Marks & Spencer has unveiled plans to downsize its Marble Arch shop and convert upper floors to offices.
The high street retailer has launched a consultation on its plans to redevelop the shop in central London. Lower floors will continue trading as M&S, with in-store digital shopping technology to promote products from M&S.com. A development partner will convert the upper floors into high-quality office space, which M&S believes will attract demand from tenants despite companies such as HSBC, KPMG, Standard Chartered and Lloyds announcing plans to cut office space as they shift to permanent hybrid working models, where staff spend some days in the office and some days working from home.
Marble Arch is M&S’s largest shop, with 160,000 sq ft of trading space. The rise in online shopping, which has accelerated during the pandemic, has reduced demand for bricks and mortar outlets. About 16,000 shops shut for good last year and a further 925 have closed in the first two months of this year.
Big high street brands including John Lewis have begun exploring alternative uses for parts of their large shops, such as co-working space and flats.
M&S’s proposed redevelopment forms part of its “never the same again” strategy to modernise the business and learn lessons from the pandemic.
The retailer said it would “unlock value from the site as well as retaining a modernised store in the west end of Oxford Street, delivering the best of M&S for customers, colleagues, communities and shareholders.” Staff working at the branch will be redeployed to other shops before returning to Marble Arch once the development is complete.
The pandemic has taken its toll on M&S’s finances, with the retailer reporting its first loss in its 94-history as a public company. In November it reported a £87.6 million statutory loss before tax for the six months to September 26 after its clothing shops were forced to shut for half of the period. This compared with a profit of £158.8 million the year before.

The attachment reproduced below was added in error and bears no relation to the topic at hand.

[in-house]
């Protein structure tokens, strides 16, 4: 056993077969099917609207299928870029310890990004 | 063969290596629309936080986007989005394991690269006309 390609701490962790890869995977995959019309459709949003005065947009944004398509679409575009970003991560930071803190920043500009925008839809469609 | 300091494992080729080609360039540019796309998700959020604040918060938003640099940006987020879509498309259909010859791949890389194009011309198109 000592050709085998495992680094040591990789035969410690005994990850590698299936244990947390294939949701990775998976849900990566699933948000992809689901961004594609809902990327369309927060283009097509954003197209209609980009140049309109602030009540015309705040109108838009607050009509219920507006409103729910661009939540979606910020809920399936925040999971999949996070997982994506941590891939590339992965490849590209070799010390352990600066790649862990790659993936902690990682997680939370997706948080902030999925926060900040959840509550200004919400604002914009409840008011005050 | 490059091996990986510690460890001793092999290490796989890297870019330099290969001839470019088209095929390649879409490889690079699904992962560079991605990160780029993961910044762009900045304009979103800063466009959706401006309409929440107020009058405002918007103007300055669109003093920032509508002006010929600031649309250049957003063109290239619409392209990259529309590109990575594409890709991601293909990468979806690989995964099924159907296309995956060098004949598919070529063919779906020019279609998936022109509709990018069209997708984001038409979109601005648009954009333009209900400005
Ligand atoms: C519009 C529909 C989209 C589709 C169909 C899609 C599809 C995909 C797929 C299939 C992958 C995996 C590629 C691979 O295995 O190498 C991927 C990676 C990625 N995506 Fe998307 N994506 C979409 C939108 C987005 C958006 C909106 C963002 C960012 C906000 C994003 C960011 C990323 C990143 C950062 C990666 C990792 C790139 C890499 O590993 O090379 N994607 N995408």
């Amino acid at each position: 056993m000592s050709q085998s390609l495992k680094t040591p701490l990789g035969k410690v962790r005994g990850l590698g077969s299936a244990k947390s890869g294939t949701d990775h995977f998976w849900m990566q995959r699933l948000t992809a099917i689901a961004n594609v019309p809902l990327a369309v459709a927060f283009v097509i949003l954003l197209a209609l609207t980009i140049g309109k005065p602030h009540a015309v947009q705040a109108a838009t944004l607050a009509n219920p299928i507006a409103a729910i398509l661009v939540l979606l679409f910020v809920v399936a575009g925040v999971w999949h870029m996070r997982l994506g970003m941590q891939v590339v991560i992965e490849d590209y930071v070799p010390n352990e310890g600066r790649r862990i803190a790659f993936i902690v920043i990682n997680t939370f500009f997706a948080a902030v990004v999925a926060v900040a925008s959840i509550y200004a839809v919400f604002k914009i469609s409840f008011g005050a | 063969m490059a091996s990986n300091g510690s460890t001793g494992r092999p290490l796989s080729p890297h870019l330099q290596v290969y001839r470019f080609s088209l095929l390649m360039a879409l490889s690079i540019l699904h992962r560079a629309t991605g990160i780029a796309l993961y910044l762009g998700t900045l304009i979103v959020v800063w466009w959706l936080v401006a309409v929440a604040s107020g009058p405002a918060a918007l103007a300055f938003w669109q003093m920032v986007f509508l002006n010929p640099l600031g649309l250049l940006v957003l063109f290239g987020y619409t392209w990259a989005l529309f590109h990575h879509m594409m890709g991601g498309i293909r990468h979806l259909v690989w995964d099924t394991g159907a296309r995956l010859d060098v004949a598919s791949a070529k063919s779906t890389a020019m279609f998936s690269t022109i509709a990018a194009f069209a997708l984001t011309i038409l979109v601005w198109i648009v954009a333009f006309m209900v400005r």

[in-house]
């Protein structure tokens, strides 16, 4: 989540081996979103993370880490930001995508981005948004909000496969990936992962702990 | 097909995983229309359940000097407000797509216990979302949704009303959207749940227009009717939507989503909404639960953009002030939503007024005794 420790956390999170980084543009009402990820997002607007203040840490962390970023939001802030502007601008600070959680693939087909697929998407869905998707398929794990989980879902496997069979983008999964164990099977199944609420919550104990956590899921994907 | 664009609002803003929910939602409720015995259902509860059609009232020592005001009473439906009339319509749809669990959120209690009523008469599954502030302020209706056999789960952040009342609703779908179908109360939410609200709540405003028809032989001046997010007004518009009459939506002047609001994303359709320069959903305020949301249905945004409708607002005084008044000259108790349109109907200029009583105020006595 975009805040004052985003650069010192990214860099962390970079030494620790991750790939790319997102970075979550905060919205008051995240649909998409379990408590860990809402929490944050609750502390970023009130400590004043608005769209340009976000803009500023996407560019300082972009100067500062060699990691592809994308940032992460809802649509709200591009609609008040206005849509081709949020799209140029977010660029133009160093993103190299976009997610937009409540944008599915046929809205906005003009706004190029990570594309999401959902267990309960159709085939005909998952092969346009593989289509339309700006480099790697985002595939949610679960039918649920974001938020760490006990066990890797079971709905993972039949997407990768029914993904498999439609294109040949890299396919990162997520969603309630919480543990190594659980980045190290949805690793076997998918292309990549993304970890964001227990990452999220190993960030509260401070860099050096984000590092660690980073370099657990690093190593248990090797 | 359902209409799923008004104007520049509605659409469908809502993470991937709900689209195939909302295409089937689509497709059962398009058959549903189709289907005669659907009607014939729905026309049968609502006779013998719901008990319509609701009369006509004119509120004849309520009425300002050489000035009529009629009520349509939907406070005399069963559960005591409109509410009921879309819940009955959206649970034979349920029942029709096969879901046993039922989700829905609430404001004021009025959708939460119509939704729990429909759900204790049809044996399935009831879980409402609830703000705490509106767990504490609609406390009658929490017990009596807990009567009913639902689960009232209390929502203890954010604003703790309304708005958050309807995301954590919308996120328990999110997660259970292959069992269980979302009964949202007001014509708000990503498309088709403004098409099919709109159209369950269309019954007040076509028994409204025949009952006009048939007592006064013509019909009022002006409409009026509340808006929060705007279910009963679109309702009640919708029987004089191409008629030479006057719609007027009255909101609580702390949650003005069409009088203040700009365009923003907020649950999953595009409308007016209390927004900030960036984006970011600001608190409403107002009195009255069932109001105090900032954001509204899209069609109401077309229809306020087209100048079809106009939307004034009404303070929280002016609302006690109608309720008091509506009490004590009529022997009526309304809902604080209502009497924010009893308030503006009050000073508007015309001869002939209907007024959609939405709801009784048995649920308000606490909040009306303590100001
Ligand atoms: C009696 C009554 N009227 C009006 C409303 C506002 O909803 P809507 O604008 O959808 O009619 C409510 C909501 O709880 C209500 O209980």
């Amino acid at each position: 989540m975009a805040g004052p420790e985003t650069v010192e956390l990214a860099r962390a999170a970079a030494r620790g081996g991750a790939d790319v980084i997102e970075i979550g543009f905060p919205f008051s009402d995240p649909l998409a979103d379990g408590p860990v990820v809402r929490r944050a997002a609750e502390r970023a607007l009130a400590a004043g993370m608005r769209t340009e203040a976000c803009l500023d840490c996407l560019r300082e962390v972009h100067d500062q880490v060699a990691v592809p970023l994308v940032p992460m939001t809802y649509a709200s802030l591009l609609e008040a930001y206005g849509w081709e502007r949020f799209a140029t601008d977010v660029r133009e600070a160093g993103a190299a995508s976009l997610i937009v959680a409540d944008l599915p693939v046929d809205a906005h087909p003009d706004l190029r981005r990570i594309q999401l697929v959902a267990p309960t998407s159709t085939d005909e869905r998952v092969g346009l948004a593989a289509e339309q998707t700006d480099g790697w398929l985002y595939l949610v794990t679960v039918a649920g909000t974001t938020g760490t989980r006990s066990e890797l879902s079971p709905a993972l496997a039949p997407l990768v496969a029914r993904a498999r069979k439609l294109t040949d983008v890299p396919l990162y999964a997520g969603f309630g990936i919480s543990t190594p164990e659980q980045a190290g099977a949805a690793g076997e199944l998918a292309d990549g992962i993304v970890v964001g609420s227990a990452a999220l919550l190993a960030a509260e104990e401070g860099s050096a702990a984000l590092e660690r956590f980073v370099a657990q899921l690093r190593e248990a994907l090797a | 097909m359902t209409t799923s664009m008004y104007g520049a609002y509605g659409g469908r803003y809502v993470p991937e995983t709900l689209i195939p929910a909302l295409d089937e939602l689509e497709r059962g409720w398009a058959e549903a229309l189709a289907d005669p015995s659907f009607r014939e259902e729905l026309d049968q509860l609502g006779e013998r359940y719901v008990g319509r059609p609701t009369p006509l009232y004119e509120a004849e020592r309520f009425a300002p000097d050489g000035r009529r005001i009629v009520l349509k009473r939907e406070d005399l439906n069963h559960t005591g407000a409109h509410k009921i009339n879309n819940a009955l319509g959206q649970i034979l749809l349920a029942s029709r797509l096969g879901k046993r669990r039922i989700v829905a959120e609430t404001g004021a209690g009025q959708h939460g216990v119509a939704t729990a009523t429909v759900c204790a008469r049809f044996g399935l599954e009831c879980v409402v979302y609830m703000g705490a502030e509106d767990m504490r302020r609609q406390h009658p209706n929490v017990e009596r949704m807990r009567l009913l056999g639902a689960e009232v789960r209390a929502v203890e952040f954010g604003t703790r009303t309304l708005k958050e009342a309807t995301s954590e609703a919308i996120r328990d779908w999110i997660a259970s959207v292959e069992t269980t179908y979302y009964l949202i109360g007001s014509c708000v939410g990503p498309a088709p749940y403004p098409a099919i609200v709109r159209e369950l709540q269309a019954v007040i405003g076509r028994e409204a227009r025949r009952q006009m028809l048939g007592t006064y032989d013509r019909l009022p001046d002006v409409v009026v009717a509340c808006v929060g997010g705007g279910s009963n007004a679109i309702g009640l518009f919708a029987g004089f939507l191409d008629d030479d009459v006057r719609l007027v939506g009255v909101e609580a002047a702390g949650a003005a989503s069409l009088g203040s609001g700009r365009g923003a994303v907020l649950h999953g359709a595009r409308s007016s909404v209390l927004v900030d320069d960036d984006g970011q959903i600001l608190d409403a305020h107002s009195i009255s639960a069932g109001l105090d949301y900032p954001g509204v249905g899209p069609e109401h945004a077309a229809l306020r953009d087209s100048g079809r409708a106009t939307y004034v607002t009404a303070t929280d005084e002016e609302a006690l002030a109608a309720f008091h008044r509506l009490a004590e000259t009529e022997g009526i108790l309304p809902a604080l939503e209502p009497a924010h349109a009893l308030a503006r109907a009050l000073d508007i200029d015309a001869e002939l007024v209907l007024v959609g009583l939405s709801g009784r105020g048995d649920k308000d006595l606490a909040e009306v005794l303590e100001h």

M&S could boost its cash balance by selling or sub-letting part of its property portfolio. It owns about 40 per cent of its shops and other accommodation on a freehold or long leasehold basis. The company holds the long leasehold on the Marble Arch store. The freehold belongs to the Portman Estate, which owns 110 acres around Marylebone.
Despite the sharp fall in office lettings during the pandemic as corporates shift to home-working, office property values in the west end of London have remained high as investors from around the world search for yield in a low-interest rate environment. Rents for high quality space has remained at pre-pandemic levels, according to Knight Frank, the property consultancy.
Westminster city council has launched a £150 million initiative to lure people back to the Oxford Street area, which was Europe’s busiest shopping street prior to the pandemic. Plans include creating a 25-metre high grassy hill, called the “Marble Arch mound” with views of Hyde Park, Mayfair and Marylebone.
Jace Tyrrell, chief executive of the New West End Company, the local business improvement body, said: “With Crossrail opening in the next 12 months, Oxford Street’s appeal not only for retail and leisure, but for office space will only continue to build.
“This continued level of investment, building on the £150 million public realm commitment from Westminster city council, is a sign of a sustainable, agile and altogether stronger future for the district, creating a more exciting economic hub that will remain competitive on the global stage.”